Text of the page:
Fluke: The Math and Myth of Coincidence

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Product Details
Price
$26.99  $25.10
Publisher
Basic Books
Publish Date
Pages
288
Dimensions
5.7 X 8.3 X 1.2 inches | 0.9 pounds
Language
English
Type
Hardcover
EAN/UPC
9780465060955

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About the Author
Joseph Mazur is an emeritus professor of mathematics at Marlboro College, and the author of four other popular mathematics books, the most recent of which is the highly acclaimed Enlightening Symbols: A Short History of Mathematical Notation and Its Hidden Powers. Among his many honors is a Guggenheim fellowship. Mazur lives with his wife, Jennifer, in Marlboro, Vermont.
Reviews
"Always entertaining and frequently insightful, Fluke is never less than thought-provoking." --Amir Alexander, Wall Street Journal
"Mazur gently dashes icy water on our sense of wonder, patiently doing the math to explain multiple lottery winners, 'remarkable' accidental scientific discoveries and wrongheaded government policy."--Keith Blanchard, Wall Street Journal
"Mazur takes what could be difficult, abstruse subjects--probability and statistics--and makes them entertaining. The author draws examples and illustrations from a variety of fields--law enforcement, economics, the sciences--and, when he unavoidably gets into some fairly complicated mathematical discussions, he explains his terms and remembers that, for the most part, his readers aren't mathematicians. An ideal book, then, for the lay reader who is curious about the nature of coincidence."--Booklist Online
"Well written, entertaining... an understandable introduction to probability for the layman."--MAA.org
"Mazur's thoughtful tour reveals the explanatory power of probability theory in the larger world."--Publishers Weekly
"With charm and clarity, Joe Mazur leads us through the strange terrain of chance and surprise. He explains why apparently remarkable coincidences are usually more likely than we imagine, because we underestimate how large our world really is. Not so much probability theory, as improbability theory! A terrific read, and a welcome antidote to superstition and gullibility."--Ian Stewart, author of Professor Stewart's Incredible Numbers
"Mazur has written a wonderfully insightful book. He shows how it is that our purely psychological expectations about what might happen in the real world, and our culturally acquired notions of order and disorder, often give us a completely false sense of the chance that something will, in fact, occur in the world outside."Richard Lewontin, Professor of Biology Emeritus at Harvard University and author of The Genetic Basis of Evolutionary Change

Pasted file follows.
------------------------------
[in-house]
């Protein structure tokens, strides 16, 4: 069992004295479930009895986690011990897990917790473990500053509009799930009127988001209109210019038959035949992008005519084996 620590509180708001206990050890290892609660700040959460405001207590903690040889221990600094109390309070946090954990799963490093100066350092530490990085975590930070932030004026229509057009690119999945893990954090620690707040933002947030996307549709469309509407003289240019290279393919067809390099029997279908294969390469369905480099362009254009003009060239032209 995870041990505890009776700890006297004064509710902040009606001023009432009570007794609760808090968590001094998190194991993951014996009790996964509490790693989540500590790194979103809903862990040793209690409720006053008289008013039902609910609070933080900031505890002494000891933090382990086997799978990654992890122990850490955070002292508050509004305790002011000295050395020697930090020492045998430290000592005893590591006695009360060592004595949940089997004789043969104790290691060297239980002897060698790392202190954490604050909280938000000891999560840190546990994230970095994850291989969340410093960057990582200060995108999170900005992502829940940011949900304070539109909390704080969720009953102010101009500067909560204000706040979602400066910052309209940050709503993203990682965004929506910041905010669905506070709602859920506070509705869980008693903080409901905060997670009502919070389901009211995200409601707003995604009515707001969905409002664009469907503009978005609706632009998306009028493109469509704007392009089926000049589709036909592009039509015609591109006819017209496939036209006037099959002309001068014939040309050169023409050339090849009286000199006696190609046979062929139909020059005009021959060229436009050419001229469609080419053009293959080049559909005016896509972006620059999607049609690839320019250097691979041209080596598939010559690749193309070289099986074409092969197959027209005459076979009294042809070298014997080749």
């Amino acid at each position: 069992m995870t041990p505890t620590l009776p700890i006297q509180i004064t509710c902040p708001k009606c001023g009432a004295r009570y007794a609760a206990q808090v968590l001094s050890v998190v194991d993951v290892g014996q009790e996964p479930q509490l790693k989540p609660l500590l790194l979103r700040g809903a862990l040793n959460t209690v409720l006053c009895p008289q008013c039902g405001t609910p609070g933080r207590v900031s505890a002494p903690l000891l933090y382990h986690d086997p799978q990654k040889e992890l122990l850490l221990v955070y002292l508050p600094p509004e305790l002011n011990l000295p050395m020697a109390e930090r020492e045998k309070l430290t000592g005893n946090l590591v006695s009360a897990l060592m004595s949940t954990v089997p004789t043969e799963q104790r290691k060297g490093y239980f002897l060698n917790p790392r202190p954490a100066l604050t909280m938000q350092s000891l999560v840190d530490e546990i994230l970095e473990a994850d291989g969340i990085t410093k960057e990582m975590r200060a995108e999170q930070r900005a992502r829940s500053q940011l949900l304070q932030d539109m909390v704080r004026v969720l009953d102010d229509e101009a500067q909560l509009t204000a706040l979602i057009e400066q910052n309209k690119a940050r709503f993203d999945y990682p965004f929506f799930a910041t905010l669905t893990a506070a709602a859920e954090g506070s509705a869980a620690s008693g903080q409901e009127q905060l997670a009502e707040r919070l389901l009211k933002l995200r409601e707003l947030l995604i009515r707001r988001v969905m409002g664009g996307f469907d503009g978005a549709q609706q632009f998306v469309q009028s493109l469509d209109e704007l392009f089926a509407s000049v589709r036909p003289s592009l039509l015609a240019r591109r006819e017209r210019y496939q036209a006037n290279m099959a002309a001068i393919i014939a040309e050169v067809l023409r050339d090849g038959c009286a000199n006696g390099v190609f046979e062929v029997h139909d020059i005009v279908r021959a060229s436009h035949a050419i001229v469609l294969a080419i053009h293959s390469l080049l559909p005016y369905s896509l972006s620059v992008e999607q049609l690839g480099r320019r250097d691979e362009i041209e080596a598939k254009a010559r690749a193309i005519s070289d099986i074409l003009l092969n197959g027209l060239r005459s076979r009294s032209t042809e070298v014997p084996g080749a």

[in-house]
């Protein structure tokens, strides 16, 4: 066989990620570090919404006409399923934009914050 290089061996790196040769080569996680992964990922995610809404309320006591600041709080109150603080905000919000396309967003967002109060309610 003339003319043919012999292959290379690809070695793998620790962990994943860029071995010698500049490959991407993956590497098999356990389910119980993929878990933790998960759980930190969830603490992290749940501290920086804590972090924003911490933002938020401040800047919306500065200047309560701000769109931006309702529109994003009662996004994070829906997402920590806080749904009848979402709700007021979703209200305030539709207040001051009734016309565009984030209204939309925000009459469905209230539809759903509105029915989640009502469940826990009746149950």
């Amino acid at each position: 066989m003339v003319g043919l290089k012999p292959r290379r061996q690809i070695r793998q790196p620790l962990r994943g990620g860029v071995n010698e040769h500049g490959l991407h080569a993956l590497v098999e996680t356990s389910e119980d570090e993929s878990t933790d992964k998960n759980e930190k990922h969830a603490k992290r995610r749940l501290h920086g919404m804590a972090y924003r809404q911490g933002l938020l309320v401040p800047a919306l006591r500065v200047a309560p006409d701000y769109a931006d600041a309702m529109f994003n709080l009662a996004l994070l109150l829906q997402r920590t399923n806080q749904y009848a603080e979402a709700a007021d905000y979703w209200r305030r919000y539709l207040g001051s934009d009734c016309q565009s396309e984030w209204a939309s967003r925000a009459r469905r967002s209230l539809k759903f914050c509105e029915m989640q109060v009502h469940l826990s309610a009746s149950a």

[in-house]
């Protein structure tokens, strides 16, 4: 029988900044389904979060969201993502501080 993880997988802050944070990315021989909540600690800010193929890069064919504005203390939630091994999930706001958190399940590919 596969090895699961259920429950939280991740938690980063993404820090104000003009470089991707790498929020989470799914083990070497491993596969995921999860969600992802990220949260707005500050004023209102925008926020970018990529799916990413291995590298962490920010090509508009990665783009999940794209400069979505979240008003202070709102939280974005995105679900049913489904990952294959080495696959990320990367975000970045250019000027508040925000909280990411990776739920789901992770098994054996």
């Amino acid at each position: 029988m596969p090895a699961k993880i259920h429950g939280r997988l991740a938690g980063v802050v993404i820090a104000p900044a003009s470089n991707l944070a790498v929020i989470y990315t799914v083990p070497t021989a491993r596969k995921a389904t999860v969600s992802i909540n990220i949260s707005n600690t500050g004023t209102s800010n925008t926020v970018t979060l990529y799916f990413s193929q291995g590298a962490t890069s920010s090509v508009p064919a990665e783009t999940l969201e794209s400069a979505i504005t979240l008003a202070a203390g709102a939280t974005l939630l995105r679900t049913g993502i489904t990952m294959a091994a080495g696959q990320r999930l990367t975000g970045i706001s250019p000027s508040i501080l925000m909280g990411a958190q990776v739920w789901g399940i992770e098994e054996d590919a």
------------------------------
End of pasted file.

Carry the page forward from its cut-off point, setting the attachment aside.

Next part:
"Clear, humorous, and grounded in history and culture, Fluke shows you why anything that can happen is bound to happen, sometime. But just as rainbows still thrill us when we parsed the physics, dissecting bizarre coincidences doesn't dilute our amazement. Mazur has accomplished the seemingly impossible feat of writing a book for everyone."--Marjorie Senechal, Editor-in-Chief, The Mathematical Intelligencer
"By studying anecdotes, probability, the past, the present, and the connectivity of everything, Mazur finds proof of the inevitability of the sublime and inexplicable. If you've ever wondered how the decisions of seven billion people can add up to moments of coincidence, Mazur's careful and clear explanations are for you."-UTNE Reader
"In Fluke, the author takes us on a marvelous guided tour of the world of the unlikely and the improbable. After reading Fluke, you will definitely come away with a deeper understanding of why wildly improbable coincidences may not be so improbable after all."--Ronald Graham, Chief Scientist at the California Institute for Telecommunications and Information Technology
"A tour de force of masterful writing that weaves together simple and not-so-simple mathematical notions of probability and statistics into various intriguing coincidences from fact and fiction, explaining with nuance various strange phenomena. Mazur's book will teach you some of this mathematics, leaving you quite equipped to understand the role of chance in your life without resorting to magical thinking."--Gizem Karaali, Editor, Journal of Humanistic Mathematics
"The chances are very slim that you'd ever read this blurb. A simple-minded calculation puts the odds at about 50,000 to one against. Yet... here you are. How weird is this seemingly far-fetched coincidence? Well, dear reader, you've picked up the right book to answer that question."--Charles Seife, author of Zero: The Biography of a Dangerous Idea